Thu, 14 Mar 2019
The reach of the Supreme Court’s decision in the goods and services discrimination complaint of Lee v Ashers Baking Company Ltd  IRLR 1116 is starting to reveal itself.
In the recent EAT decision in Gan Menachem Hendon Ltd v Groen UKEAT/0059/18/OO the Tribunal’s finding of direct discrimination on grounds of religion or belief was overturned on the basis that its conclusions could not survive the reasoning of Baroness Hale in Asher’s. Swift J concluded that the Equality Act 2010 does not prohibit less favourable treatment by an employer on the basis of its own religion or beliefs. A discriminator’s motive for the less favourable treatment is immaterial.
In Gan the employer, a Jewish nursery, that was ran in accordance with ultra-orthodox Chabad principles, dismissed the Claimant after she refused to lie about her co-habitation with her partner. The Tribunal concluded that the Nursery had sought to impose on the Claimant at a meeting preceding dismissal their own system of beliefs. Is it surprising and perhaps counterintuitive that such conduct, culminating in dismissal, does not amount to direct discrimination on grounds of religion or belief? Perhaps not;
The decision in Asher’s was arguably a surprising one itself. The bakery had refused to supply a cake with a message “Support Gay Marriage” on it, together with the QueerSpace logo and cartoon like characters of ‘Bert and Ernie”. The objection was said to be to the message, not to any particular person or persons and as such was incapable of amounting to direct discrimination. Such a distinction between the message and the messenger arguably strips the reality from the case. The objection in real terms would appear to be “Gay” in front of marriage; a protected characteristic.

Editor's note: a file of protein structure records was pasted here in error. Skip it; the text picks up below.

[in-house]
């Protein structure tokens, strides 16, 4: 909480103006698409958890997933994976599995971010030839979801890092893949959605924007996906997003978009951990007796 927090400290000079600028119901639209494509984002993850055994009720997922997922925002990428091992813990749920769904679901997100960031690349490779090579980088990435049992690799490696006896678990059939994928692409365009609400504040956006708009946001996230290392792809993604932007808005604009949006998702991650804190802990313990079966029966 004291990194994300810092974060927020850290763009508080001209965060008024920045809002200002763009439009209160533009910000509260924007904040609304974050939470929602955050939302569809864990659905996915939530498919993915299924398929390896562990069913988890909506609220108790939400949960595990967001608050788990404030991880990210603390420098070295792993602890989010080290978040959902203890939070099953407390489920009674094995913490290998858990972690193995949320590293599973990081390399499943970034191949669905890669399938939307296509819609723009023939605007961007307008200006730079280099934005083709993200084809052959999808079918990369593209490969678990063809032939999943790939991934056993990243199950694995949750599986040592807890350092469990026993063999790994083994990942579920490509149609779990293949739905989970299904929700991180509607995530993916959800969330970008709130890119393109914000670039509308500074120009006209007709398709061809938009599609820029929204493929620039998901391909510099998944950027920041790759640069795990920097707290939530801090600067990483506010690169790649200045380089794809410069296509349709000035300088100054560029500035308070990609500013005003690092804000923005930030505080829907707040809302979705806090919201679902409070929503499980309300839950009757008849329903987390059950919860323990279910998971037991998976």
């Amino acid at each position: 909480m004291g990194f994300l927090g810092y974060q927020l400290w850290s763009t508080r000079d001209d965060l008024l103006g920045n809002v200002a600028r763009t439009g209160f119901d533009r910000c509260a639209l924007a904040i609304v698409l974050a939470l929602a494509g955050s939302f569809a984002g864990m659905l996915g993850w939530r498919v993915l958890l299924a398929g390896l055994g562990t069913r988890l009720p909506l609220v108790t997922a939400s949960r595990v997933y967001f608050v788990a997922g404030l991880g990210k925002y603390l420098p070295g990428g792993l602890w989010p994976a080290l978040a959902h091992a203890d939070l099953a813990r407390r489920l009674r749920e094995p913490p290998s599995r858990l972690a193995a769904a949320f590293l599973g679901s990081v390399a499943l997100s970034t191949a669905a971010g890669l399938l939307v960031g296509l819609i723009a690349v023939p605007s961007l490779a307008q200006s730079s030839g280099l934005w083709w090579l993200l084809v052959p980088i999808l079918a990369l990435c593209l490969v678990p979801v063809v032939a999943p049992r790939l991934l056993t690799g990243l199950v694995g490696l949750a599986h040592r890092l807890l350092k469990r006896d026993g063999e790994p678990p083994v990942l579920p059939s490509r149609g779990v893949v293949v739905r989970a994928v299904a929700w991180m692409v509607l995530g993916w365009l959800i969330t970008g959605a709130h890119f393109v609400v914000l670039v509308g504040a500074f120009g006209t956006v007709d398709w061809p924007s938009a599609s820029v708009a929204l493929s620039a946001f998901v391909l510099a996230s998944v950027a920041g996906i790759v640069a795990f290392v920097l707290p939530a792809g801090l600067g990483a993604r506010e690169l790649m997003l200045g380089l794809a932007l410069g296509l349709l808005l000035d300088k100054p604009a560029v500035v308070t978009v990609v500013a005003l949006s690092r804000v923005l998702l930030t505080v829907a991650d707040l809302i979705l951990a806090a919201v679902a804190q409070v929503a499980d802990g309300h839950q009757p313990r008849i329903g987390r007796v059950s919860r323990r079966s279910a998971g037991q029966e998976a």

Query is an apparently conscious decision to discriminate immaterial to the determination of the reason why question i.e. ‘because of” a protected characteristic? Creating such finite distinctions as the Supreme Court has in Asher’s, said to be followed in Gan, potentially raises the question as to whether the protection afforded by the direct discrimination provisions will become diluted either temporarily or in the long-term? Food for thought…
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